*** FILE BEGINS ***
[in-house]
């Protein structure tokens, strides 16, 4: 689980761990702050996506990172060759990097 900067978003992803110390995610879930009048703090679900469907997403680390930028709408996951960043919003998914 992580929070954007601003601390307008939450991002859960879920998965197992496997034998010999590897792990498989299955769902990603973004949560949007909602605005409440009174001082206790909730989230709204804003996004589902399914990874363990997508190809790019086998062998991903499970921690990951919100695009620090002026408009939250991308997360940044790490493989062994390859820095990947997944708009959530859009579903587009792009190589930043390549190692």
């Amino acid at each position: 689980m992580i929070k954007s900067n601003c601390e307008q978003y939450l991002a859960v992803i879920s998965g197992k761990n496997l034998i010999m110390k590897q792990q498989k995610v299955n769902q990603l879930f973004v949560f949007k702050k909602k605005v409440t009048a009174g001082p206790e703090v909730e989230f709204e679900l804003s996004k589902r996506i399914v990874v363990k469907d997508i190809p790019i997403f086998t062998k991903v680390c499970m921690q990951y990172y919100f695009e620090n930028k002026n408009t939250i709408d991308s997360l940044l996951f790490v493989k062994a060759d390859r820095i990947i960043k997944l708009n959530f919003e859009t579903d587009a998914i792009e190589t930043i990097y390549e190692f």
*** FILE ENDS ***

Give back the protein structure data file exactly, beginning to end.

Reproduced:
[in-house]
């Protein structure tokens, strides 16, 4: 689980761990702050996506990172060759990097 900067978003992803110390995610879930009048703090679900469907997403680390930028709408996951960043919003998914 992580929070954007601003601390307008939450991002859960879920998965197992496997034998010999590897792990498989299955769902990603973004949560949007909602605005409440009174001082206790909730989230709204804003996004589902399914990874363990997508190809790019086998062998991903499970921690990951919100695009620090002026408009939250991308997360940044790490493989062994390859820095990947997944708009959530859009579903587009792009190589930043390549190692």
């Amino acid at each position: 689980m992580i929070k954007s900067n601003c601390e307008q978003y939450l991002a859960v992803i879920s998965g197992k761990n496997l034998i010999m110390k590897q792990q498989k995610v299955n769902q990603l879930f973004v949560f949007k702050k909602k605005v409440t009048a009174g001082p206790e703090v909730e989230f709204e679900l804003s996004k589902r996506i399914v990874v363990k469907d997508i190809p790019i997403f086998t062998k991903v680390c499970m921690q990951y990172y919100f695009e620090n930028k002026n408009t939250i709408d991308s997360l940044l996951f790490v493989k062994a060759d390859r820095i990947i960043k997944l708009n959530f919003e859009t579903d587009a998914i792009e190589t930043i990097y390549e190692f």